Fine-scale topographic-edaphic gradients are common in tropical forests and drive spatial turnover in species composition and marked changes in forest structure and function. We evaluate how hydraulic traits of dipterocarp species relate to vertical and horizontal spatial niche specialization along such a gradient.
We investigated how hydraulic traits relate to habitat, tree height and their interaction on a topographic-edaphic gradient with uniform climate in Borneo. We tested 1) if forests with higher soil water availability have selected for dipterocarp species with higher water transport efficiency, and lower hydraulic safety than forests on well drained sandier soils; 2) if dipterocarp species adjust their hydraulic traits to become safer and more efficient with increasing size and if this adjustment is different across forest types with different soil conditions; and 3) if topographic-edaphic gradients not only select for specific hydraulic traits, but also change the magnitude of hydraulic trait-trait coordination or trade-offs.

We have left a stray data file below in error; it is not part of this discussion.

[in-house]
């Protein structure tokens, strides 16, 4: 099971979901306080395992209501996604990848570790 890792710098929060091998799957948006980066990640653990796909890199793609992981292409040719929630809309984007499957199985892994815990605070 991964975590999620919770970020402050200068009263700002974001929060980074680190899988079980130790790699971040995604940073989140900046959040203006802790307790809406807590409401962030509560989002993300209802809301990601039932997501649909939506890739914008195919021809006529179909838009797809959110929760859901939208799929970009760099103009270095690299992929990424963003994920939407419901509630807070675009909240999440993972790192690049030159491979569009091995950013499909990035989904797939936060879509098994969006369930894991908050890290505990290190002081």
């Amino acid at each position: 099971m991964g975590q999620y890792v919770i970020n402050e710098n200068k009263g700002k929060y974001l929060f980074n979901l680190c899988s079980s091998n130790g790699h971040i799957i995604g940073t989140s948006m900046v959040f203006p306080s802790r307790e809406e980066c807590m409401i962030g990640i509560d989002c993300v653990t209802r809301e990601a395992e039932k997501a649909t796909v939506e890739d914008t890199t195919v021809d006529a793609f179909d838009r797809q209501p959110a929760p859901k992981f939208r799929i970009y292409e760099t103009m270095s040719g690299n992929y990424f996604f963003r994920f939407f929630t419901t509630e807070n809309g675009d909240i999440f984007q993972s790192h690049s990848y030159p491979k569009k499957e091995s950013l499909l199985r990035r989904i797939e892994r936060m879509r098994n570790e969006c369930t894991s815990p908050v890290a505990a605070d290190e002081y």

We measured key hydraulic traits in 156 individuals of differing heights in 13 dipterocarp species: embolism resistance, maximum hydraulic conductivity, leaf specific conductivity, leaf-to-sapwood area and wood density.
We found that embolism resistance increases from forests on more clay to more sandy soil, but did not vary with tree height. In contrast, water transport showed strong increases with tree height. Habitat and height only interact for hydraulic efficiency, with height slope changing from positive to negative from the clayey to the sandier soil. Habitat type influenced trait-trait relationships for all traits except wood density.
Our data reveal that variation in the hydraulic traits of dipterocarp trees is driven by a combination of topographic-edaphic conditions, tree height and taxonomic identity. Our work indicates that hydraulic traits play a significant role in shaping the topographic-edaphic and vertical structure and niche specialization of dipterocarp species.
Dipterocarpaceae, hydraulic traits, tropical forest, large trees, niche specialization, tree